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New Group Opposes Valley Incorporation

Carmel Pine Cone, Dec. 6, 2002


SUPPORTERS SAY incorporation would protect the rural ambience of Carmel Valley. But opponents say it would just create a touristy city.

While one group is circulating petitions to get the incorporation drive under way, two dozen residents of neighborhoods near Highway 1 have lined up to form Valley Watch – a political action committee that is trying to stop the cityhood movement in its tracks, according to member Bob Sinotte. Although in its infancy, the group is already busy polling mouth-of-the-valley residents on their opinions of a valley township.

“We believe property owners in Carmel Valley, particular those opposed to incorporation, need a voice,” said Sinotte, a Carmel Views resident and outspoken opponent of incorporation.

The group circulated a flier several weeks ago imploring residents to “Keep Carmel Valley Rural!” and encouraging them not to sign a petition that “could set in motion (forever) the transformation of our rural valley into a tourism-revenue-dependent CITY, the bureaucratic complexity of which we do not need or desire.”

The petition Valley Watch opposes is being circulated by proponents of a “Town of Carmel Valley” who need signatures from 25 percent of the registered voters in Carmel Valley to get the incorporation drive started. The petitioners began collecting signatures in October and have six months to get the job done.

Max Tadlock, a member of the Carmel Valley Forum group circulating the petitions, said the drive is going well, but could not say how many signatures have been gathered.

“The people with the petitions are happy with how things are going and the comments they’re getting,” he said. About 20 people are handling the work.

Month of valley opposed?

But Sinotte suspects residents in the mouth of the valley don’t want to be part of an incorporated Carmel Valley. To find out, his group mailed 1,500 survey cards last month to homeowner’s association members in Carmel Views, Del Mesa Carmel, Hacienda Carmel, Quail Lodge, Rancho Rio Vista, Carmel Knolls and the Rio Road condos.

The cards asked residents whether or not a comprehensive fiscal analysis of incorporation should be conducted.

“We are going to poll the entire Carmel Valley, but the mouth of the valley was our first concern because we sense strong opposition there,” Sinotte said, adding that a survey of area businesses is next.

Sinotte has maintained the new city would heavily rely on tourists’ dollars or require property owners to fork out thousands in new taxes to take care of the roads.

“If the question is whether or not it’s possible to create a City of Carmel Valley, the answer is “yes,” he said. But the real question ought to focus on how much residents are willing to pay to incorporate.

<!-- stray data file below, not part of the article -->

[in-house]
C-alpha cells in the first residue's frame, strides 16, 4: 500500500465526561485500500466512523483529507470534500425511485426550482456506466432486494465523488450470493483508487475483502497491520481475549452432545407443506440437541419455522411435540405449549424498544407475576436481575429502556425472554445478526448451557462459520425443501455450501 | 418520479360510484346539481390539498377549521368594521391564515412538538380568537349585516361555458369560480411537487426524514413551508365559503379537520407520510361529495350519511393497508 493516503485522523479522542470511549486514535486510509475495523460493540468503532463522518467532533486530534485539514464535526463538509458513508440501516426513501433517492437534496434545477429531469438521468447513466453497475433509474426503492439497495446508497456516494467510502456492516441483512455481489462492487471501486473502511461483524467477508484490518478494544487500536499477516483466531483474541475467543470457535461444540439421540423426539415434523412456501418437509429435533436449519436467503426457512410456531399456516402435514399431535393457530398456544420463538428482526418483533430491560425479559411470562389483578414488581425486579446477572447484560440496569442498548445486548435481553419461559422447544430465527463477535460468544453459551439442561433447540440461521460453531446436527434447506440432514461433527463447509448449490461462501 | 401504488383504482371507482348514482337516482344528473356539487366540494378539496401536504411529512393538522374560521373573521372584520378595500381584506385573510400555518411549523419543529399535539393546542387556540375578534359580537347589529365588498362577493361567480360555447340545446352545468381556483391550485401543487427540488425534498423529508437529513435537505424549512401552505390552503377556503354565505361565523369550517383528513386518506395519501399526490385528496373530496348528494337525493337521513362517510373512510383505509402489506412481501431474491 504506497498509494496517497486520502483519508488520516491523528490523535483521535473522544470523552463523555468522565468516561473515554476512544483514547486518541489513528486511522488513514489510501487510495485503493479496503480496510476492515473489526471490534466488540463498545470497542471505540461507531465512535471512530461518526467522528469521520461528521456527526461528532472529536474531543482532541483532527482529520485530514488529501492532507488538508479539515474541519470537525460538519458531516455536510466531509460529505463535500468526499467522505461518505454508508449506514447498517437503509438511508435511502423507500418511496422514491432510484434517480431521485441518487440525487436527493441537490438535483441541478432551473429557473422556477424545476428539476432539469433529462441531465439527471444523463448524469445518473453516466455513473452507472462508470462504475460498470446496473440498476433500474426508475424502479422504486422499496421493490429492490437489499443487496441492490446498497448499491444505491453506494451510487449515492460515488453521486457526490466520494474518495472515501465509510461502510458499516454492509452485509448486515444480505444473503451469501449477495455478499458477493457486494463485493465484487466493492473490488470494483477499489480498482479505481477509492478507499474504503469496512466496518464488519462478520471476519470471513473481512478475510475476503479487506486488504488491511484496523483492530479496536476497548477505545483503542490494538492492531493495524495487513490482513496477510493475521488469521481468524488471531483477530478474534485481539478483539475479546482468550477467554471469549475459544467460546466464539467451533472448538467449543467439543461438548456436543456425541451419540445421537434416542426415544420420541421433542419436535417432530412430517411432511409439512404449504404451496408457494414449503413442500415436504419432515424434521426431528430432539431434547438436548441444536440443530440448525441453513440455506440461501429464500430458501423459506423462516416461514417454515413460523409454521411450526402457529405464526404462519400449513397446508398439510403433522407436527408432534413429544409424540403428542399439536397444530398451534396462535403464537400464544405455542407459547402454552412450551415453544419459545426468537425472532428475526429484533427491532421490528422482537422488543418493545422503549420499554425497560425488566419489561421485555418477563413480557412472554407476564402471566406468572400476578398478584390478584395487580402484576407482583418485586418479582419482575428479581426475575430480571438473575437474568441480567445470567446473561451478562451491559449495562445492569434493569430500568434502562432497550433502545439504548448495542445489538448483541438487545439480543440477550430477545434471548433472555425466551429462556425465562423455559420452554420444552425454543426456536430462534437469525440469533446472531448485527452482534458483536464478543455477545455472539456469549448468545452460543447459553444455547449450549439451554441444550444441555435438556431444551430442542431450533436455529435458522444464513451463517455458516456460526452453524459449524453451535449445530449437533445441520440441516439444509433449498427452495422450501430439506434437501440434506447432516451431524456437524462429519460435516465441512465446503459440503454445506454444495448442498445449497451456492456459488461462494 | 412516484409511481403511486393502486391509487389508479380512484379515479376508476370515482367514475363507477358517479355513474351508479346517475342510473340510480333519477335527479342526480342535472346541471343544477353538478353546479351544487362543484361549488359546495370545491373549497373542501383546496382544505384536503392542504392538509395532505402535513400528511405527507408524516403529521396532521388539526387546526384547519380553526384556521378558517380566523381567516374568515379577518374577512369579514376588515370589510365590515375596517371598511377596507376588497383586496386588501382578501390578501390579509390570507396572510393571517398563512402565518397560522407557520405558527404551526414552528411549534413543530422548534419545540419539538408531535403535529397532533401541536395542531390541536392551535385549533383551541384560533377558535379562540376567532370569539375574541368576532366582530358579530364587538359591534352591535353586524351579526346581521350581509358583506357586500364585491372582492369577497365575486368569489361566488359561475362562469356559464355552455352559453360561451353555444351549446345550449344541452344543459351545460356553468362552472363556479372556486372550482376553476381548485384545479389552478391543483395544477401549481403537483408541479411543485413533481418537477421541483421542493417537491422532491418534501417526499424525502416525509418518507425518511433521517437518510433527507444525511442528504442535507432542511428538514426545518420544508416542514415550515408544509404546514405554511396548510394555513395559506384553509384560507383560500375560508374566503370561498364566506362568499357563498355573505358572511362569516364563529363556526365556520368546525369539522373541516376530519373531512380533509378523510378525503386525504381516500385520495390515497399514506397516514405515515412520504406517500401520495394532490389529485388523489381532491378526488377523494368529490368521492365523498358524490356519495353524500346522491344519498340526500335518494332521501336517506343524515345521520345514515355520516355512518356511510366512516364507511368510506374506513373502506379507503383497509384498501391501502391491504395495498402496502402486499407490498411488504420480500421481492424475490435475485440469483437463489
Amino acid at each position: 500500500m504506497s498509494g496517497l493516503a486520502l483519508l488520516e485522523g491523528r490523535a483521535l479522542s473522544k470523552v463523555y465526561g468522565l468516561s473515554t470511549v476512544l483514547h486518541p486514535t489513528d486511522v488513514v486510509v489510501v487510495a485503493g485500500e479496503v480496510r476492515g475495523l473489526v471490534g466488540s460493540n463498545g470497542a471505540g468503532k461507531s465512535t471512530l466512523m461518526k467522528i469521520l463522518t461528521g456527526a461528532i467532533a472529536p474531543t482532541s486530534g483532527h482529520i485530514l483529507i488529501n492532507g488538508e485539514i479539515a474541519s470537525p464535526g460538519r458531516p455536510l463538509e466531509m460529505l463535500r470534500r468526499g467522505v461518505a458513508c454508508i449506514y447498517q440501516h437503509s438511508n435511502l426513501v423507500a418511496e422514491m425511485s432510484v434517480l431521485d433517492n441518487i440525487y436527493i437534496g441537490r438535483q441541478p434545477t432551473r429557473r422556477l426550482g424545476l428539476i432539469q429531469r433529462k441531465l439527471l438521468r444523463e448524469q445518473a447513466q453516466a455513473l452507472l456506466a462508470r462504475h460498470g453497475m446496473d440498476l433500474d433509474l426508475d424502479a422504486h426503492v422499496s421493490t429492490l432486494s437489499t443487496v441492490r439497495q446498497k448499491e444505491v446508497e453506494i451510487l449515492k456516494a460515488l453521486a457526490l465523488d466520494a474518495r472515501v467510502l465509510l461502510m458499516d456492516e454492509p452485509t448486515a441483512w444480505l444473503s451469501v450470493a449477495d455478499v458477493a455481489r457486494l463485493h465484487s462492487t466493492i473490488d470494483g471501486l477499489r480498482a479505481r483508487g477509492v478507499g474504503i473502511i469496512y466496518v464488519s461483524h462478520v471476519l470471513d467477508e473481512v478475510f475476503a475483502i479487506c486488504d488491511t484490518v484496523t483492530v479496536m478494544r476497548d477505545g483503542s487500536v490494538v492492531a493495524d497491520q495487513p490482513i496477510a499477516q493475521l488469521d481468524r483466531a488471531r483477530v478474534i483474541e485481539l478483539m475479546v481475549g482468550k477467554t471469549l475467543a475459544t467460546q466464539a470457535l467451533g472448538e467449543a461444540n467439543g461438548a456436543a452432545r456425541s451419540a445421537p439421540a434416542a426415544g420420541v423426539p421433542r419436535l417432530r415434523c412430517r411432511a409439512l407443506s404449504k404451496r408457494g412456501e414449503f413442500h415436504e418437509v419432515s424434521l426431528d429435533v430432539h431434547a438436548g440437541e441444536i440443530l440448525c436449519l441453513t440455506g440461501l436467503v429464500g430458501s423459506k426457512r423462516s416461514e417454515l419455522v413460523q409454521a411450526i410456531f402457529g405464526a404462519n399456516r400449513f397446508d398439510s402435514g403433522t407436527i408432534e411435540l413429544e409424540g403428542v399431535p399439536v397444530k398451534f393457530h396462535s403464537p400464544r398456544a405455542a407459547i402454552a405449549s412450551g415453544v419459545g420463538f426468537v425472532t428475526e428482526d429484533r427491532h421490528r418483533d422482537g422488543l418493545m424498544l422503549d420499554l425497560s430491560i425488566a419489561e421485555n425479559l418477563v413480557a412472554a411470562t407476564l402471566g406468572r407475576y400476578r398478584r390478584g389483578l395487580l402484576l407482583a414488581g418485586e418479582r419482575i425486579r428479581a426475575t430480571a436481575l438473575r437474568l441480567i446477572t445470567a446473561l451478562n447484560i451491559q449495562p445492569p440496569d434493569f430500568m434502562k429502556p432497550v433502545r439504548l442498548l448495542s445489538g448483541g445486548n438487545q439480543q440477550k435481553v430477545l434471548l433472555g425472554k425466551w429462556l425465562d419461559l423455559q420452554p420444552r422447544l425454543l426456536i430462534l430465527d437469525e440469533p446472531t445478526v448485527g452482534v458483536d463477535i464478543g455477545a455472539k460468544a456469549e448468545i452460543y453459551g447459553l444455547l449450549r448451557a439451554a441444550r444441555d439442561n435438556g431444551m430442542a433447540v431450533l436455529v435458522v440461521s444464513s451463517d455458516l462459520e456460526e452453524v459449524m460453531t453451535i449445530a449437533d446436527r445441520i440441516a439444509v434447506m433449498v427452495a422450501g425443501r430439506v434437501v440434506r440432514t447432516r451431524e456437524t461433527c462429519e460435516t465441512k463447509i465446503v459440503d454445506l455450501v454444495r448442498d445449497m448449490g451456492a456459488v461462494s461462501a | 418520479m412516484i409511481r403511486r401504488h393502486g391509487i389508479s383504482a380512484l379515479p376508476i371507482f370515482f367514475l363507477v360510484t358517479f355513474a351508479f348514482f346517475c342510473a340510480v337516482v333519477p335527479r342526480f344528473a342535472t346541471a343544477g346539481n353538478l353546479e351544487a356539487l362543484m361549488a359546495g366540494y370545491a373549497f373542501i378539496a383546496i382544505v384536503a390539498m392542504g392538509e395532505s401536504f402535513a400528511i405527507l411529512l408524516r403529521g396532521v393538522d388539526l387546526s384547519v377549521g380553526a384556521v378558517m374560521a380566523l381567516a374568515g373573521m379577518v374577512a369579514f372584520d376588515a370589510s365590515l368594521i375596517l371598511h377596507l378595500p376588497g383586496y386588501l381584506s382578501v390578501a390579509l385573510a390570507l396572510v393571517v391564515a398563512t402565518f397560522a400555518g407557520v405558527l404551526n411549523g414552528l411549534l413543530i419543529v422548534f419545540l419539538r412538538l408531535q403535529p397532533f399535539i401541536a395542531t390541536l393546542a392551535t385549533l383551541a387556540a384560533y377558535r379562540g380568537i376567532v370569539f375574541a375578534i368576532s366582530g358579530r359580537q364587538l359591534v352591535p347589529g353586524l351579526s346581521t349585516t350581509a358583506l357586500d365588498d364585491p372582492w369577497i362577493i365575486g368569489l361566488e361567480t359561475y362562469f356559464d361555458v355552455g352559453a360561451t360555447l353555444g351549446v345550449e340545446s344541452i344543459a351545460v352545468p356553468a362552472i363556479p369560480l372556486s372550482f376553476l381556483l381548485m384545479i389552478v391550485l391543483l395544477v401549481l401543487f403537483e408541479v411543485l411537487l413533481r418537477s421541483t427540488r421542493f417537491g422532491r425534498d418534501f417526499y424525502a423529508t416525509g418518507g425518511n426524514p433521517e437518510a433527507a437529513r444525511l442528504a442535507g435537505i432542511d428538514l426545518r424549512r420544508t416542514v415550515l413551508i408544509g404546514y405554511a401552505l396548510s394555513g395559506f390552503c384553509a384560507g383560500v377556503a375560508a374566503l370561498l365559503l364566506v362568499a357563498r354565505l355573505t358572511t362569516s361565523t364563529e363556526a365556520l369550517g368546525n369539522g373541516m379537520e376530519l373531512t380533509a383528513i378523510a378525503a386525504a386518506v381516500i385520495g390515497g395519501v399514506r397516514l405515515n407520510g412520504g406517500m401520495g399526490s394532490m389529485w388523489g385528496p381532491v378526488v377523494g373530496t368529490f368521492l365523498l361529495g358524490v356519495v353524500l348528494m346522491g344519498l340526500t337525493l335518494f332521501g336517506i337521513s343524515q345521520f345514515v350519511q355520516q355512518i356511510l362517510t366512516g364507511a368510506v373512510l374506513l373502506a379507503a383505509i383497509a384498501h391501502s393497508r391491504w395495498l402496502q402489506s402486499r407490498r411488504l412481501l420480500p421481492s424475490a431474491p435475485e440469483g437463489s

“People will have to start thinking in those terms, because there’s no other way,” Sinotte said. There’s no commercial base, so people on fixed incomes need to realize signing the petition puts in motion a process that could end up costing them big bucks, he added.

If a significant number of residents voice opposition to incorporation, the process could be stopped by the Local Agency Formation Commission, which is responsible for studying and deciding on new cities.

Mixed numbers

But C.V. Forum members have argued that the only way for valley residents to get enough information to make an educated decision on cityhood is to initiate the incorporation process. If the petition drive is successful. LAFCO will conduct studies, hold hearings, accept public comment and decide whether the valley should incorporate. If that ruling is favorable, the final decision would be made by all valley voters at the ballot box.

Before the issue gets that far, “people need to be able to look at the pros and cons,” said C.V. Forum board member Joe Hertlein.

As of now, it’s hard to get straight answers to many of the questions about incorporation. For example, opponents and supporters give widely different estimates of the cost of maintaining Carmel Valley’s 60 miles of roads, six traffic signals, six streetlights, 20 bridges, numerous culverts and drainage facilities, eight flashing beacons and 20 tunnel lights.

Sinotte has said it could cost $200 million; Hertlein countered with a $12 million figure.

Monterey County Public Works Director Lew Bauman said reality lies in between, depending on how much work the would-be town is willing to do.

Routine maintenance – everything from mowing medians to replacing light bulbs and patching storm-related potholes – costs about $300,000 a year. Annual chip sealing to help prevent further deterioration costs about $1.1 million.

Of the 20 bridges in the valley, 13 fail to meet federal safety standards for carrying capacity and fire are not wide enough. Replacing the bridges would cost $10-$15 million, Bauman said.

Estimates hit the $200 million mark when it comes to work the county has no current intention of undertaking, including making all the valley roads meet new standards for width, curvature, sight distance and drainage, according to Bauman, as well as reconstruction. Add to that capacity increases, and the costs rise even more.

A comprehensive financial study commissioned by LAFCO would hammer out specific numbers to determine how much an incorporated Carmel Valley could and would pay for road maintenance and other aspects of self-governance, according to Hertlein.

“The comprehensive fiscal analysis wouldn’t leave any issue unanalyzed,” he said. “Then the people would have a clear choice, and I think that’s one of the beauties of democracy. We may not all agree, but at least people have a choice.”

Last Updated: Dec 07, 08

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